Environmental psychology is a field of such great diversity - in topics of interest, research approaches, in disciplinarity - that it often appears to lack coherence, exemplified by its poor fit within paradigmatic frameworks found in academic psychology, resulting in its "outlier" status. This paper explores the work of the environmental gerontologist M. Powell Lawton, as an exemplar of environmental psychology research, suggesting that such a review renders greater insight into the current state of the field than any top-down applied conceptual framework. Themes discussed include Lawton's theoretical perspective on the person, the environment, and the relationship between them, his inquiry at various units of analysis; the type of knowledge valued as evidenced in his work; and his fundamental applied orientation, all of which are reflective of contemporary directions within environmental psychology as a whole. Reviewed is Lawton's final proposal that takes an "epistemologically inclusive" approach, embodying all of the themes above and reflective of inquiry sought within pragmatic psychology. As such, it is argued that environmental psychology may find great affinity with the pragmatic psychology approach currently gaining impetus within applied and clinical psychology.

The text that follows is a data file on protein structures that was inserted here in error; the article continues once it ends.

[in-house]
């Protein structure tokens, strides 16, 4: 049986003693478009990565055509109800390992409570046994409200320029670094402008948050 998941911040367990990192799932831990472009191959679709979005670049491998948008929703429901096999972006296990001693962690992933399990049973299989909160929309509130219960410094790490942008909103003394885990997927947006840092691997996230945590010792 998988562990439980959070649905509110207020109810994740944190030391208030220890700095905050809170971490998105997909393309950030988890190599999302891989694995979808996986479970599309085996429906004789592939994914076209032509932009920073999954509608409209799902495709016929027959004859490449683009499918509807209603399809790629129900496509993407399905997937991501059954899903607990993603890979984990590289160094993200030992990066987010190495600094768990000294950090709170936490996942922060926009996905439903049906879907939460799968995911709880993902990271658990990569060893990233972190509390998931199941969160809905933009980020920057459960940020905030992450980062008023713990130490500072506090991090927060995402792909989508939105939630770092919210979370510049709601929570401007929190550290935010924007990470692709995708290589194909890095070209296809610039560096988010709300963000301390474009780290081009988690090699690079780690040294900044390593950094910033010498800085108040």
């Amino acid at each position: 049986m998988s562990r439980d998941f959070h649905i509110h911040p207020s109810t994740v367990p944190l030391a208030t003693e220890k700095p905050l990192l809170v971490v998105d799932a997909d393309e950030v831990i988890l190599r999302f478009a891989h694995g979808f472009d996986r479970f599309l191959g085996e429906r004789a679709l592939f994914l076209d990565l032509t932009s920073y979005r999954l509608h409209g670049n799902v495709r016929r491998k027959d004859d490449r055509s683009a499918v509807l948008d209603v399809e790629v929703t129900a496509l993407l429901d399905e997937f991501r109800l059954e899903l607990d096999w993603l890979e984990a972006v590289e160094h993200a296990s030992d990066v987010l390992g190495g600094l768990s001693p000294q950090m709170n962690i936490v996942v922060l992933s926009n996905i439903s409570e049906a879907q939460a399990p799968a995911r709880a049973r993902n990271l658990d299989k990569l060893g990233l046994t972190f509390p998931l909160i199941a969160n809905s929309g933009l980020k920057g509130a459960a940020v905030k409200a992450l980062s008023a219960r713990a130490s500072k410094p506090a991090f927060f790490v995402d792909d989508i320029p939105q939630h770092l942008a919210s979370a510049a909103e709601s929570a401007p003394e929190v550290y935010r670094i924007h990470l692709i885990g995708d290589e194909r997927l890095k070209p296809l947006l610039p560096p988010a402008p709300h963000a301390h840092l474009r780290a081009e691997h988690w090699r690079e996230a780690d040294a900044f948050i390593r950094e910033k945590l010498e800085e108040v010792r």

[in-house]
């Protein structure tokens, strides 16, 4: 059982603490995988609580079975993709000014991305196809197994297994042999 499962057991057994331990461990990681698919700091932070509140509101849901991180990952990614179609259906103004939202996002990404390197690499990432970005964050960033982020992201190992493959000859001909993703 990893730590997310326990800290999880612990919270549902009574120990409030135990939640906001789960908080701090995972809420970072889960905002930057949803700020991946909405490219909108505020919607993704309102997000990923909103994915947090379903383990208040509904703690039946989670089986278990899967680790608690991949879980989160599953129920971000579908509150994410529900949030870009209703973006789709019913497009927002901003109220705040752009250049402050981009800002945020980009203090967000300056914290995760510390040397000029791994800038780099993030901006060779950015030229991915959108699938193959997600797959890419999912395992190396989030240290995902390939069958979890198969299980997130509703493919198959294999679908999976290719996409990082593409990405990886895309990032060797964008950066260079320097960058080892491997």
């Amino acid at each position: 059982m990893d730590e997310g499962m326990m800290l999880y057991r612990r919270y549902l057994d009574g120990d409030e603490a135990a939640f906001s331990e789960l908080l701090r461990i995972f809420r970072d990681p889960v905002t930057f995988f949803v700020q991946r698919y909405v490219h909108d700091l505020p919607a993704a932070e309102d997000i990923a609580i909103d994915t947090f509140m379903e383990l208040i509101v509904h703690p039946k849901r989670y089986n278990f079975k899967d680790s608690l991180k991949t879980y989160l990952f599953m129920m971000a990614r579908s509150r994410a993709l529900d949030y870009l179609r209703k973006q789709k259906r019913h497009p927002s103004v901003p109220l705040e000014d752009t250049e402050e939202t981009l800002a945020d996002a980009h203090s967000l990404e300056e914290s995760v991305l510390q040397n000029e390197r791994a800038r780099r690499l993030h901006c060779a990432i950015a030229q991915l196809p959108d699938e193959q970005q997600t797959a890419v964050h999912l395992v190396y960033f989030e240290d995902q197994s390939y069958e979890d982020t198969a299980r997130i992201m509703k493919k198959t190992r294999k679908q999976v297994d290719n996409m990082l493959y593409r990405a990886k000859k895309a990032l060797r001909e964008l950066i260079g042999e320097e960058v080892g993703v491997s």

All Science Journal Classification (ASJC) codes
- Social Psychology
- Applied Psychology